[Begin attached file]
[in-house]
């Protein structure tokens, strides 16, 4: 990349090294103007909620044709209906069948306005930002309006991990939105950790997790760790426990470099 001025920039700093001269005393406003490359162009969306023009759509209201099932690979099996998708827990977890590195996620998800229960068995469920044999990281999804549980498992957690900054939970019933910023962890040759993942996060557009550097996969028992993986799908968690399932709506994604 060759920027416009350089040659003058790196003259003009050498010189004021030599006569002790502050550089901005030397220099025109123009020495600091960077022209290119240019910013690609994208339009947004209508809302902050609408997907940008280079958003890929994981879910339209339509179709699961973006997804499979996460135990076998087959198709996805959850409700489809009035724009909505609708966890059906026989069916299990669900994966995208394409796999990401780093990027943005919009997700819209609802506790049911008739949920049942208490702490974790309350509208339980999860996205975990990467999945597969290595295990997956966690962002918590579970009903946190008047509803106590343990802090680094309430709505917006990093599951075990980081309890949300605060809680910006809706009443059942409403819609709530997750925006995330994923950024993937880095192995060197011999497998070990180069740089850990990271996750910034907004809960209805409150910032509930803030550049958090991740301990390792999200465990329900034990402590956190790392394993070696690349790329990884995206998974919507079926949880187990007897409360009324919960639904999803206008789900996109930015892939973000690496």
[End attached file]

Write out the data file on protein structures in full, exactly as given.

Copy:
[in-house]
């Protein structure tokens, strides 16, 4: 990349090294103007909620044709209906069948306005930002309006991990939105950790997790760790426990470099 001025920039700093001269005393406003490359162009969306023009759509209201099932690979099996998708827990977890590195996620998800229960068995469920044999990281999804549980498992957690900054939970019933910023962890040759993942996060557009550097996969028992993986799908968690399932709506994604 060759920027416009350089040659003058790196003259003009050498010189004021030599006569002790502050550089901005030397220099025109123009020495600091960077022209290119240019910013690609994208339009947004209508809302902050609408997907940008280079958003890929994981879910339209339509179709699961973006997804499979996460135990076998087959198709996805959850409700489809009035724009909505609708966890059906026989069916299990669900994966995208394409796999990401780093990027943005919009997700819209609802506790049911008739949920049942208490702490974790309350509208339980999860996205975990990467999945597969290595295990997956966690962002918590579970009903946190008047509803106590343990802090680094309430709505917006990093599951075990980081309890949300605060809680910006809706009443059942409403819609709530997750925006995330994923950024993937880095192995060197011999497998070990180069740089850990990271996750910034907004809960209805409150910032509930803030550049958090991740301990390792999200465990329900034990402590956190790392394993070696690349790329990884995206998974919507079926949880187990007897409360009324919960639904999803206008789900996109930015892939973000690496």